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War Economy

Rapid Currency Depreciation

Rapid Currency Depreciation

In the recovery years, 1946 to 1955, retail prices increased at an average rate of nearly 5½ per cent a year. The purchasing power of the currency was depreciating dangerously fast.2 Savings in the Post Office Savings Bank and similar institutions were losing much more in purchasing power each year than the depositor was receiving in interest, a situation likely to undermine confidence in these forms of saving, and in the currency generally.

From 1955, prices became more stable. In this year some of the post-war shortages of consumer durables were overcome,3 but, equally important from the point of view of currency stability, it marked the end of nearly a decade of rapid expansion in bank advances.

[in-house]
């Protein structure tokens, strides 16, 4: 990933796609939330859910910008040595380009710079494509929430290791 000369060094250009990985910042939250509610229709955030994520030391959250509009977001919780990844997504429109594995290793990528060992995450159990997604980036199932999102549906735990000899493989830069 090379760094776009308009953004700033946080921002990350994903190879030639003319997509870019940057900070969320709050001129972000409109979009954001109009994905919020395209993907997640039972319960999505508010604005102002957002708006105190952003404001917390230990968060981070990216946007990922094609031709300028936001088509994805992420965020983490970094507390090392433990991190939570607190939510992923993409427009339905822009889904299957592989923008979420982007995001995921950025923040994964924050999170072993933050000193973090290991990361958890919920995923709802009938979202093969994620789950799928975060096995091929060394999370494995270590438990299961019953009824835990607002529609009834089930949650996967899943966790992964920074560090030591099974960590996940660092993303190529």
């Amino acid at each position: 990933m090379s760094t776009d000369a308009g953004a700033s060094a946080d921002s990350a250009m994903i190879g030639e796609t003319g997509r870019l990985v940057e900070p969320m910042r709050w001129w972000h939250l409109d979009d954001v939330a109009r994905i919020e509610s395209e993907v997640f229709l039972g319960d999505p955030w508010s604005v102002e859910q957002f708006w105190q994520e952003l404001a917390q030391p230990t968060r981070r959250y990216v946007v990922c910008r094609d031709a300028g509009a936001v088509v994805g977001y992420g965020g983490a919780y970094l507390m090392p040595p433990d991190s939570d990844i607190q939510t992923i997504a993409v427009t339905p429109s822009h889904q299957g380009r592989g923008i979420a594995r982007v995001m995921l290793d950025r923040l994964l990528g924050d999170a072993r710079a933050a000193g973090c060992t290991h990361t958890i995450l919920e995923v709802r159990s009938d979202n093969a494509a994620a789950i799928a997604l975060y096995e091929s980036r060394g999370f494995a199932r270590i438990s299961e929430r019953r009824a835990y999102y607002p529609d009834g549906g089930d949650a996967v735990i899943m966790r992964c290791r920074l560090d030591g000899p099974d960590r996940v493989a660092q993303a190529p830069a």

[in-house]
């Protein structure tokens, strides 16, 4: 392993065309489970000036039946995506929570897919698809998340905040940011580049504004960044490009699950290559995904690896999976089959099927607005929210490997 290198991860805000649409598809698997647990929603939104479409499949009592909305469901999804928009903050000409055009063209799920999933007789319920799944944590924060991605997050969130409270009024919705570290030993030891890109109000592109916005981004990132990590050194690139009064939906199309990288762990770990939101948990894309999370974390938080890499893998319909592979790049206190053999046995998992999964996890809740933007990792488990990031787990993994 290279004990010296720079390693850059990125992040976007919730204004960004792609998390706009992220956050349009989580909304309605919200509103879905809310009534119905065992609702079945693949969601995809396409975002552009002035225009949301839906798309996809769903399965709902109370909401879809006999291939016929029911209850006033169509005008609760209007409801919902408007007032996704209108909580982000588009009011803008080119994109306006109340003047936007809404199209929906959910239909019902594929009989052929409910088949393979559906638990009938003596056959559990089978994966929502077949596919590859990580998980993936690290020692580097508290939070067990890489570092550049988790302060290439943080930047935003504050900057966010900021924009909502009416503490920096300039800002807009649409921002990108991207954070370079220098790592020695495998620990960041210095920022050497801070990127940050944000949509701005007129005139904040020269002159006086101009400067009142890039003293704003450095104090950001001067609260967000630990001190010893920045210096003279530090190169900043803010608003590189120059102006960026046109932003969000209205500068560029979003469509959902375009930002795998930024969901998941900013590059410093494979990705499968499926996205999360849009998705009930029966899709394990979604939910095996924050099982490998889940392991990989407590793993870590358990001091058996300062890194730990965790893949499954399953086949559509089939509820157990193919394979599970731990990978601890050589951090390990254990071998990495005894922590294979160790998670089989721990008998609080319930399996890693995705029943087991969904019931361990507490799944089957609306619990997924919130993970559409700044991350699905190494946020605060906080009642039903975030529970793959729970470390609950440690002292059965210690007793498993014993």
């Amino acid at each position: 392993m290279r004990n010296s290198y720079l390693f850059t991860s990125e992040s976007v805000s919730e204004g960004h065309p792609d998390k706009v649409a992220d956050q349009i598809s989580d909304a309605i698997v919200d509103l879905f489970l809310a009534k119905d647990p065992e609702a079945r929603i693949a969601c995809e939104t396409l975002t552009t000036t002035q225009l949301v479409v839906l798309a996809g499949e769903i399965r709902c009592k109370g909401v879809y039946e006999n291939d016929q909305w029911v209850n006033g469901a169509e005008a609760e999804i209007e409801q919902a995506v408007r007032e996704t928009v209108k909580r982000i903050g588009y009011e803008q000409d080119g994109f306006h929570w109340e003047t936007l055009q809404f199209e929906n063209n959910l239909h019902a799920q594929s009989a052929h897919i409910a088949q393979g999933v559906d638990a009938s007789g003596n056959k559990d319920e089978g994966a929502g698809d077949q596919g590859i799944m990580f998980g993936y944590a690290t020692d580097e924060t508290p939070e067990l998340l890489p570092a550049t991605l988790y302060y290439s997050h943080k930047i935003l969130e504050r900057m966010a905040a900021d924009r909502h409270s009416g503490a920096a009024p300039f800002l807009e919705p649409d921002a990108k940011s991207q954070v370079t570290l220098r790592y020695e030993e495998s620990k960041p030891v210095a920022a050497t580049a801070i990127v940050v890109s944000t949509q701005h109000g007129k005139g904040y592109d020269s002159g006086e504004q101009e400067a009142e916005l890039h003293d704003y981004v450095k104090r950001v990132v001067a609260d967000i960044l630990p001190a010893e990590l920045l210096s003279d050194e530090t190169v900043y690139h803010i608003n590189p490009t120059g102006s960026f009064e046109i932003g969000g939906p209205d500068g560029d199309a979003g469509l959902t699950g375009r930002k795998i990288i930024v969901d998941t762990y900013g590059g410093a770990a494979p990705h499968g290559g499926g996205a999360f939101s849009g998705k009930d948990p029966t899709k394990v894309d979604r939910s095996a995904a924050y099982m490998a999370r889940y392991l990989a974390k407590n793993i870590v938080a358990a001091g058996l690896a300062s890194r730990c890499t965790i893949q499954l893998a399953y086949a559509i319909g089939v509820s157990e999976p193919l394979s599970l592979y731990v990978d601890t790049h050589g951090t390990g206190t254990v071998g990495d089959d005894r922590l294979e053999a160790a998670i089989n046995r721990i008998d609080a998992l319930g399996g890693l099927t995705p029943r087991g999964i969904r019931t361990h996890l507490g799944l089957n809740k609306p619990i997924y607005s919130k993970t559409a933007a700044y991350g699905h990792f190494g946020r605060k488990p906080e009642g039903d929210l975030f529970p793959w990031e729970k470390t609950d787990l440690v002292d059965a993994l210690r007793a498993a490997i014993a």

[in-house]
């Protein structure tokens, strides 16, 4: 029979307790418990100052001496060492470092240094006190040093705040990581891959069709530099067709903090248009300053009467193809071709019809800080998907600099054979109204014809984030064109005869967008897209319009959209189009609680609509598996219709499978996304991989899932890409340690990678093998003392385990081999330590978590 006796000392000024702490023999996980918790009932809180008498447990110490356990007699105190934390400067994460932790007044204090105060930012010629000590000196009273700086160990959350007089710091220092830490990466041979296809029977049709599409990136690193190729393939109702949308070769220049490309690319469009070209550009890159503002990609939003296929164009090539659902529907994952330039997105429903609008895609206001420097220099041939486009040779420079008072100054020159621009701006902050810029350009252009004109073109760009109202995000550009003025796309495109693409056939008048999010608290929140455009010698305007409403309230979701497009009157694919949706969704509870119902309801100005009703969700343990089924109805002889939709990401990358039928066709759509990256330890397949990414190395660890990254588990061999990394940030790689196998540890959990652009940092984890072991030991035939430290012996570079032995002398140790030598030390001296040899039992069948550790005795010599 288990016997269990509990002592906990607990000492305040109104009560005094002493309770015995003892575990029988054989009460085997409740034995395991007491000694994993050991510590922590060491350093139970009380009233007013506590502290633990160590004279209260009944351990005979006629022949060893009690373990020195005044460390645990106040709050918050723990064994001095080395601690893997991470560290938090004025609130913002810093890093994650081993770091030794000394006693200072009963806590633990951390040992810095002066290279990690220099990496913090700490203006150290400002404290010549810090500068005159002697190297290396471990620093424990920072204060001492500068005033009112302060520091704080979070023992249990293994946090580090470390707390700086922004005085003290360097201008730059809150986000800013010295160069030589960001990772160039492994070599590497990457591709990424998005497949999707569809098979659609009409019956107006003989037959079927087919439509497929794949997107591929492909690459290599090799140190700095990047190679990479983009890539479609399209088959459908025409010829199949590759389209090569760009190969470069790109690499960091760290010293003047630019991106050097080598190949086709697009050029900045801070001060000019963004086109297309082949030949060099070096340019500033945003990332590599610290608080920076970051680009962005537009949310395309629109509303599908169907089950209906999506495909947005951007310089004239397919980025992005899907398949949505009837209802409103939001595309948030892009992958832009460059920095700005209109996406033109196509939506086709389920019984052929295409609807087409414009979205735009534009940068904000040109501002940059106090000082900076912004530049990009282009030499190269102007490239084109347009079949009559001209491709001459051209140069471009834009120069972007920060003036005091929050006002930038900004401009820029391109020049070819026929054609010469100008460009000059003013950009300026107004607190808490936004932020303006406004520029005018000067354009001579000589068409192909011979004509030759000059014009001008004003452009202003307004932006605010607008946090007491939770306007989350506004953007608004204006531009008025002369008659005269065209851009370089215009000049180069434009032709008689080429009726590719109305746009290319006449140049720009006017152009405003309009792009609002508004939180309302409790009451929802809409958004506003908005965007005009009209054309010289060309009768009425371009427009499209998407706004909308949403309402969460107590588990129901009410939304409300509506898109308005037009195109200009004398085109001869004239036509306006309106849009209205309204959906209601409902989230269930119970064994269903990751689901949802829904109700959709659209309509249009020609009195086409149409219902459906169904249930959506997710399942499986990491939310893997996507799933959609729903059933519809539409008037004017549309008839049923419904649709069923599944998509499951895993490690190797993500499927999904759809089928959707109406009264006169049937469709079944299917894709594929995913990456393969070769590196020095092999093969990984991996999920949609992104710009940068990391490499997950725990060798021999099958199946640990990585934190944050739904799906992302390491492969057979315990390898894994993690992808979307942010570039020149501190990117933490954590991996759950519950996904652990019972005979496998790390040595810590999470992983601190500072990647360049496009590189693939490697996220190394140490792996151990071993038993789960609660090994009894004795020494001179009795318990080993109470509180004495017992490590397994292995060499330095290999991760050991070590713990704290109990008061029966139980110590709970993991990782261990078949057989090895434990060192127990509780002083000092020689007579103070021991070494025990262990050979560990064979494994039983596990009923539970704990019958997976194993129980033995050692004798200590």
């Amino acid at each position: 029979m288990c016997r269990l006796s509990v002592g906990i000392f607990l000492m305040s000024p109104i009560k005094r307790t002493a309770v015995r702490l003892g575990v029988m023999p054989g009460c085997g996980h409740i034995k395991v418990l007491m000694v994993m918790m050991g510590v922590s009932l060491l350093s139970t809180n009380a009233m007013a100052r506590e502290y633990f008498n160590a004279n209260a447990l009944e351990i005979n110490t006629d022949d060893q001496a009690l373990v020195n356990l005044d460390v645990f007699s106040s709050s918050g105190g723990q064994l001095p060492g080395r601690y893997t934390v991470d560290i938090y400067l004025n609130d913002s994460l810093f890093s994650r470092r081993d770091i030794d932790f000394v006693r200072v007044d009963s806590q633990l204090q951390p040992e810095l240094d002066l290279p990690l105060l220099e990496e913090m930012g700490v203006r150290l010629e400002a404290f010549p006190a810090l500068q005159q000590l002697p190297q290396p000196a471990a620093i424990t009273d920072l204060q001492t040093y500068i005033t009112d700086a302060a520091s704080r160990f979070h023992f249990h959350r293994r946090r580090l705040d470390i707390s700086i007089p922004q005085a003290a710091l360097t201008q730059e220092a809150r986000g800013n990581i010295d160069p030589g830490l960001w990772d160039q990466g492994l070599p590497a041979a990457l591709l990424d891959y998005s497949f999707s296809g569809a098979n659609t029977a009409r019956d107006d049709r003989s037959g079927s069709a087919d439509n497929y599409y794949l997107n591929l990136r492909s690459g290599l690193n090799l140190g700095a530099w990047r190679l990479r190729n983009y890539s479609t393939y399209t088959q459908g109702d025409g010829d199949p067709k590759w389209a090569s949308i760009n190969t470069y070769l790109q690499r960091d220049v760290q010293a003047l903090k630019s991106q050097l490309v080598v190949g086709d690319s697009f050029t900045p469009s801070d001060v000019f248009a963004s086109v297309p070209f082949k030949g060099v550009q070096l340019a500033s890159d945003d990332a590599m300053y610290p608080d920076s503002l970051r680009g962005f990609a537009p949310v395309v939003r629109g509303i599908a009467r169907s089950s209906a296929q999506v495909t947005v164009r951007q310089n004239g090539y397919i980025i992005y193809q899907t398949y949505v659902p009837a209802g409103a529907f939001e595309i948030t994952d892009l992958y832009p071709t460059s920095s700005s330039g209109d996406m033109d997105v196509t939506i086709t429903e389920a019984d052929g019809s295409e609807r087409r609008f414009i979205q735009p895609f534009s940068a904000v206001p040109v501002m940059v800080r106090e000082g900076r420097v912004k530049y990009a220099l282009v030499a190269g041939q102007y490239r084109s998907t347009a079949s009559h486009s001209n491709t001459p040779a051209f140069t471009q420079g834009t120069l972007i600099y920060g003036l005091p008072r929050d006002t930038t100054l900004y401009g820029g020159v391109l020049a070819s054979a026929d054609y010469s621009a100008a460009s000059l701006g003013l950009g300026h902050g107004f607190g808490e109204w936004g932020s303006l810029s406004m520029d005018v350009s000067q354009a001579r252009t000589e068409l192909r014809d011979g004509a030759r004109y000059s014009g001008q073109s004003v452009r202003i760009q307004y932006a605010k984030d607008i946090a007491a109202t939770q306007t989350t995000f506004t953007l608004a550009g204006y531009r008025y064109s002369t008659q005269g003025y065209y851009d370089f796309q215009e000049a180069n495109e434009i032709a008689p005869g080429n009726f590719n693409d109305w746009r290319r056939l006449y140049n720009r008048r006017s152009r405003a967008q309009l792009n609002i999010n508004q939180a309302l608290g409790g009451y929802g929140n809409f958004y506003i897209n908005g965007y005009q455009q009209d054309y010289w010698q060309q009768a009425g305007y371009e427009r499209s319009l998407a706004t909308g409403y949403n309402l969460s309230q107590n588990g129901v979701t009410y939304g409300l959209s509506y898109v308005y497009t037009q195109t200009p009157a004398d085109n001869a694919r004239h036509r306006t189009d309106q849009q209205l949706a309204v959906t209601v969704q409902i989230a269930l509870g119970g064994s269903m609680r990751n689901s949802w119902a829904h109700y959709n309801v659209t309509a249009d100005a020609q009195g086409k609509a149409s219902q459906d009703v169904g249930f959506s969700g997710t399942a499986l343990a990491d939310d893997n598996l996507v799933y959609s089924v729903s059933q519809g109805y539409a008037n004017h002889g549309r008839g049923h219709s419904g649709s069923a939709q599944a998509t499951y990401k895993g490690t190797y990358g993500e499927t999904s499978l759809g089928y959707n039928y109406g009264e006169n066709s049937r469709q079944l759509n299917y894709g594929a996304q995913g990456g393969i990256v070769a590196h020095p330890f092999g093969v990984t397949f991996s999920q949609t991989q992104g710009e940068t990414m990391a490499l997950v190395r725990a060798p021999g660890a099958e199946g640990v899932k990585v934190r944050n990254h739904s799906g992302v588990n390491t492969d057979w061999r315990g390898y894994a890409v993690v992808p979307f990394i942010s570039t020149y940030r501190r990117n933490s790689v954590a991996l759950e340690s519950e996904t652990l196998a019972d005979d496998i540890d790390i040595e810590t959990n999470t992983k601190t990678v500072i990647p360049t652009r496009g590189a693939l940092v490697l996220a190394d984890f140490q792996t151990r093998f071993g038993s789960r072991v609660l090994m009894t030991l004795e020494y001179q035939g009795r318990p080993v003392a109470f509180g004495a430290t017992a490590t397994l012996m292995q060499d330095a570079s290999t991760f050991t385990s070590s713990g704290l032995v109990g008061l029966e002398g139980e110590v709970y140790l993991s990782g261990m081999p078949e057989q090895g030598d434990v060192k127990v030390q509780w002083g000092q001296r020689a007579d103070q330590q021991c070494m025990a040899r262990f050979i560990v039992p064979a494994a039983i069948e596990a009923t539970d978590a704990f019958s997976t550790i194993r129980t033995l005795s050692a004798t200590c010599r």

Subsidy removals had a considerable effect on short-term price fluctuations, but, over the period 1946 to 1955, cannot be blamed for much of the price rise.4 Subsidy payments totalled under page 537 £9 million in 1945–46 and were £12.6 million in 1954–55, though they had been as high as £14.7 million in the interim. For sixteen years up to 1962–63, subsidy payments were usually in the range from £10 million to £15 million a year.

Chart 80 shows price changes up to 1964.

chart of retail prices

Chart 80
-Ratio Scale-

2 The average rate for New Zealand, since the early 1900s, has been about 2½ per cent.

3 The demand for washing machines, for example, was satisfied in this year.

4 But see the fuller discussion of subsidies at pp. 305–8.